Restaurants Go All-In on Smart Digital, but Consumers Remain Wary

Restaurants Tap Automation, but Some Tech May Be Premature

Restaurants are increasingly adopting automation, artificial intelligence (AI) and robots across all areas of operation, but these efforts are not always a surefire hit.

A Chick-fil-A in Valrico, Florida, for instance, became one of the most recent restaurants to try drone delivery last week, kicking off automated delivery with DroneUp, per the restaurant’s Instagram post.

Meanwhile, Yum Brands, the parent company of Pizza Hut, KFC, Taco Bell and The Habit Burger Grill, is trying out automated technologies across many parts of its operations, per the quick-service restaurant (QSR) giant’s latest earnings call, including inventory management, voice ordering, drinks fulfillment and delivery sequencing.

Chipotle, for its part, has been testing automated technology to optimize its makelines for eCommerce orders. By leveraging automation, Chipotle aims to increase capacity, improve speed and accuracy, and strike a balance between human labor and robotic assistance. The company has partnered with automated food service platform Hyphen to test a “cobotic” digital makeline, combining robots and human labor to boost efficiency.

Plus, Remy Robotics launched an autonomous ghost kitchen, Better Days, leveraging the efficiency the technology enables to offer fast-fine menu items — higher-quality foods at lower costs. The company uses these capabilities to reach a prime cost of 50%, lower than the typical 60% to 70% in QSRs, as CEO Yegór Traiman told PYMNTS in an interview posted Nov. 15.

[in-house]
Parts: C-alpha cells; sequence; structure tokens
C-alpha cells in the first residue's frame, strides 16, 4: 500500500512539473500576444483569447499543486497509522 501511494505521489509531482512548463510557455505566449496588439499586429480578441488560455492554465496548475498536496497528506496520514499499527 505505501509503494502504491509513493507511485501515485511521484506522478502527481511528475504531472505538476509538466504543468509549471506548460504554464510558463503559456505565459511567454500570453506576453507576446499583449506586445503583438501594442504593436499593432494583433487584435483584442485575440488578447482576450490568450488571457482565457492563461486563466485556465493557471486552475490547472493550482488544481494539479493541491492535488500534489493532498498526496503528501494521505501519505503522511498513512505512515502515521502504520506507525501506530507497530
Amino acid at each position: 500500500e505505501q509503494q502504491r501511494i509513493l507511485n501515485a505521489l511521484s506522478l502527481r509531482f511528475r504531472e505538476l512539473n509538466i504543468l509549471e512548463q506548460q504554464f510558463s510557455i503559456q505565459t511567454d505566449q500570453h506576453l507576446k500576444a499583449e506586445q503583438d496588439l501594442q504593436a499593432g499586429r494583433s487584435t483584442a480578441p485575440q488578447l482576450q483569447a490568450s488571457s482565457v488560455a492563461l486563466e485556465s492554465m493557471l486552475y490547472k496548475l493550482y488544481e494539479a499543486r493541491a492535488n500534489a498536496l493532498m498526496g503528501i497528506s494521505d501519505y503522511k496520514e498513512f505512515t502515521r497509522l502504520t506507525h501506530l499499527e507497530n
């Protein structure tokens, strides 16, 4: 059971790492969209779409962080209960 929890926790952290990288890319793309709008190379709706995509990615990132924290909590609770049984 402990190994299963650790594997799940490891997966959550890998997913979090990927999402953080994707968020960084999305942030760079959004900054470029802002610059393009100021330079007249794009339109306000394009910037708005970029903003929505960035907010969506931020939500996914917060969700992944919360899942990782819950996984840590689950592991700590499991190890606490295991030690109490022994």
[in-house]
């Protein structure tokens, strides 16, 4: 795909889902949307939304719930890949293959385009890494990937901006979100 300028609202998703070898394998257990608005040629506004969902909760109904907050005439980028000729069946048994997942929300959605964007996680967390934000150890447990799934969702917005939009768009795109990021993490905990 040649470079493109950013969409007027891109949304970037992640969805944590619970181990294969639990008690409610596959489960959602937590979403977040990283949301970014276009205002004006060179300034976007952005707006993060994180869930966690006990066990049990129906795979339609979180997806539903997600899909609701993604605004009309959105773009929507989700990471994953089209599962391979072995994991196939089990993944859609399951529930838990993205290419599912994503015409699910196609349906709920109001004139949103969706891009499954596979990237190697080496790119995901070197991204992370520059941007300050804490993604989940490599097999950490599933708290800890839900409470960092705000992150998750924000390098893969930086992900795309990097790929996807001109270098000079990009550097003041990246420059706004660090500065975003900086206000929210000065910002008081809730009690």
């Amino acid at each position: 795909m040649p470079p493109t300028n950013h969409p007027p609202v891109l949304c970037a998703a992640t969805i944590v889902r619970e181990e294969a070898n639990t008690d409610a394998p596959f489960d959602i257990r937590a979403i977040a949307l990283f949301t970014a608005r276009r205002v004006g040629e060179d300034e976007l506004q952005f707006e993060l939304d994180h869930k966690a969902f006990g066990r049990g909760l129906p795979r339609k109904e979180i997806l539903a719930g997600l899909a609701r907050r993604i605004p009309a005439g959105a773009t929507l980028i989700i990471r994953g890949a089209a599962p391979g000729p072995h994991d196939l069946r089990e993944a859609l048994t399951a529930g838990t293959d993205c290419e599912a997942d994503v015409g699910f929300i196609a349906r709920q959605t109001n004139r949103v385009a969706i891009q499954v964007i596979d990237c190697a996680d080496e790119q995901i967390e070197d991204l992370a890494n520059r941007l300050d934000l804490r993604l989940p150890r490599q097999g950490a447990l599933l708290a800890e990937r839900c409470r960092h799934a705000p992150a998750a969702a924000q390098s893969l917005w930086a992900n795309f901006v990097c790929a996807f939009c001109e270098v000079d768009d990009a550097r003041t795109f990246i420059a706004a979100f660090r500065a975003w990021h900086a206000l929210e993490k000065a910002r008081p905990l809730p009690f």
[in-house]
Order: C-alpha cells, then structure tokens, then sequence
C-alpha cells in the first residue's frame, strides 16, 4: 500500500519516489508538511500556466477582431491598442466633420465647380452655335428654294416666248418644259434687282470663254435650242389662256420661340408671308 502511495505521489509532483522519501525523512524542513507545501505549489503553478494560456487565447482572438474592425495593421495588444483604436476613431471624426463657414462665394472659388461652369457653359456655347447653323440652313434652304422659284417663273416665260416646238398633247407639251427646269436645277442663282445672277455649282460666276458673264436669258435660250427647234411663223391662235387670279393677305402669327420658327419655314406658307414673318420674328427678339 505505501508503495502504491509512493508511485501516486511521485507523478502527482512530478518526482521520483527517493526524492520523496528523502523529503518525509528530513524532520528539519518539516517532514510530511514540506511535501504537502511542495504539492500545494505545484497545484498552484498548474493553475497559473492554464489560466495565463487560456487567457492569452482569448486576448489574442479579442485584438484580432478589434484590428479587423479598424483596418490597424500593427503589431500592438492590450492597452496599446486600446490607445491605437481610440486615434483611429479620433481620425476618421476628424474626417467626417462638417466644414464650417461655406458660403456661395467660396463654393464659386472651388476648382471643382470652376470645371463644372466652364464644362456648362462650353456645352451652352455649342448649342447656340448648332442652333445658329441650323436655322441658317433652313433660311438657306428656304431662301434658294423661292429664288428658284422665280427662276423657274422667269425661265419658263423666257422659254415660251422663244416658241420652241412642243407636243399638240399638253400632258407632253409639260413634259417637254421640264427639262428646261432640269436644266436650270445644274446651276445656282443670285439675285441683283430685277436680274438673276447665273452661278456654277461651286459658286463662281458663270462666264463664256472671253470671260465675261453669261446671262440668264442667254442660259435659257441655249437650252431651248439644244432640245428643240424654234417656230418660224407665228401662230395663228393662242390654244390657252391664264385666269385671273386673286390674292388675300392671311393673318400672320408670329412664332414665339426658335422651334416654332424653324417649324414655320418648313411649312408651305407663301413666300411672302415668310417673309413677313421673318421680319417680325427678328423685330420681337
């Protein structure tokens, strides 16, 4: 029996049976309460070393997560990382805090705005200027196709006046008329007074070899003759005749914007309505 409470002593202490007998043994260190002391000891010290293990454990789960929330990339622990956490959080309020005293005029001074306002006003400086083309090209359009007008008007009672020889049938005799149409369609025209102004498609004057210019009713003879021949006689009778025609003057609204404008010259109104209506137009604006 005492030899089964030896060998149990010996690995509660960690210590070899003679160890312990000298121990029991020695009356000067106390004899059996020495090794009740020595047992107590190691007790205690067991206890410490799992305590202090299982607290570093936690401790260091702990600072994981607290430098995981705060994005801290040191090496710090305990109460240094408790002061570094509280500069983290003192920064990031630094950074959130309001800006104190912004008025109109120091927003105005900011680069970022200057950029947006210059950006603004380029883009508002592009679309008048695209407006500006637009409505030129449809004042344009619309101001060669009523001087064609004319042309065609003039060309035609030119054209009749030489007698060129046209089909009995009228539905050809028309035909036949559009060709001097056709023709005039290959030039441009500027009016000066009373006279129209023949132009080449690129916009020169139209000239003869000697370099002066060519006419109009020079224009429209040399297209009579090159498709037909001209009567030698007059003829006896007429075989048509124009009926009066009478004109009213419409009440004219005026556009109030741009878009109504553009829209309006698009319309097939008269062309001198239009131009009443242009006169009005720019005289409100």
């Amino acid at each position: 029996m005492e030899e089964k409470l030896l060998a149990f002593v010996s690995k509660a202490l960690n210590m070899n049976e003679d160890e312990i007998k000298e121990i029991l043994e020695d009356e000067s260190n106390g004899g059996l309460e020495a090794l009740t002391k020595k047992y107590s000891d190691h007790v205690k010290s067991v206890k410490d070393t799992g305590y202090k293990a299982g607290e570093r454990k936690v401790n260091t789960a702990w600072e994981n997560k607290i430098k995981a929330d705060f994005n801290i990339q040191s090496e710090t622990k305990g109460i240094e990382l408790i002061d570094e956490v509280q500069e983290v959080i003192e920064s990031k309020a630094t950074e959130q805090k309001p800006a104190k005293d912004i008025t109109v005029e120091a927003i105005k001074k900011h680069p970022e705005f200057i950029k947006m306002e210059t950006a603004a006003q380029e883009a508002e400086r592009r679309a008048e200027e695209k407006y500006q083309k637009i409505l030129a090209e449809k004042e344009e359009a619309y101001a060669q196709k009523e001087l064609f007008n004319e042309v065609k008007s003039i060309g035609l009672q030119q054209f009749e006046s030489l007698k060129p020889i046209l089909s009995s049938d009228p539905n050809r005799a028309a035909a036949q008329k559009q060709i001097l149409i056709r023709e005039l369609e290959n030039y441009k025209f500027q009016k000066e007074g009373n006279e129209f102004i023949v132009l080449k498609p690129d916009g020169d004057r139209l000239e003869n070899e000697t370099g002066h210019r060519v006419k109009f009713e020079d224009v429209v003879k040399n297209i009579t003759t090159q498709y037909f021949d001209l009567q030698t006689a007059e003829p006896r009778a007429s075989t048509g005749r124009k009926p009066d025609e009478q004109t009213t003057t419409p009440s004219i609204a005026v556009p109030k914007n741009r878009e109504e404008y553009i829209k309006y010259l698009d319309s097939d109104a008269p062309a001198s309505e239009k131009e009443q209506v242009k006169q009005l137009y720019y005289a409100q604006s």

Yet automation in restaurants does not always pay off. For instance, in San Francisco, a store that sold AI-generated smoothies closed less than two months after opening, as The Guardian reported.

Moreover, last year, casual dining giant Chili’s halted the rollout of robo-waiters amid parent company Brinker International’s broader reevaluation of its tech initiatives. Yet conversely, Chick-fil-A is only beginning to test out such technologies.

Consumers have their doubts about automation in the restaurant industry. PYMNTS Intelligence’s exclusive report, “Connected Dining: The Robot Will Take Your Order Now,” which drew from a survey of nearly 2,000 U.S. consumers, found that two-thirds are uninterested in robotics or automated systems preparing or cooking food. Plus, 72% of consumers are uninterested in robotics or automated systems delivering food.

Yet automation is already becoming an integral part of the industry. Data cited in the PYMNTS report “Inflation Puts Technology on the Menu for Restaurants,” the June edition of the “B2B and Digital Payments Tracker®,” created in collaboration with American Express, showed that 76% of restaurants are already using automation in at least three areas of operations.

Plus, according to data highlighted in last month’s edition of Digital-First Banking Tracker® Series Report, “The Restaurant of the Future Is Open. Will Diners Bite,” QSRs anticipate that 51% of tasks will be automated by 2025, while full-service restaurants expect to automate 27% of tasks.

Experiences of AI in restaurant technology can be positive, as Paytronix CEO Jeff Hindman told PYMNTS’ Karen Webster in an interview over the summer.

“I had a really fun experience when I first started at the company: The team, to demonstrate some of our AI capabilities and how can we predict what an individual customer’s going to do, showed me my profile as seen through loyalty programs,” Hindman said, noting that the technology calculated the days he would be most likely to make a purchase, among other behavior predictions, with surprising accuracy.

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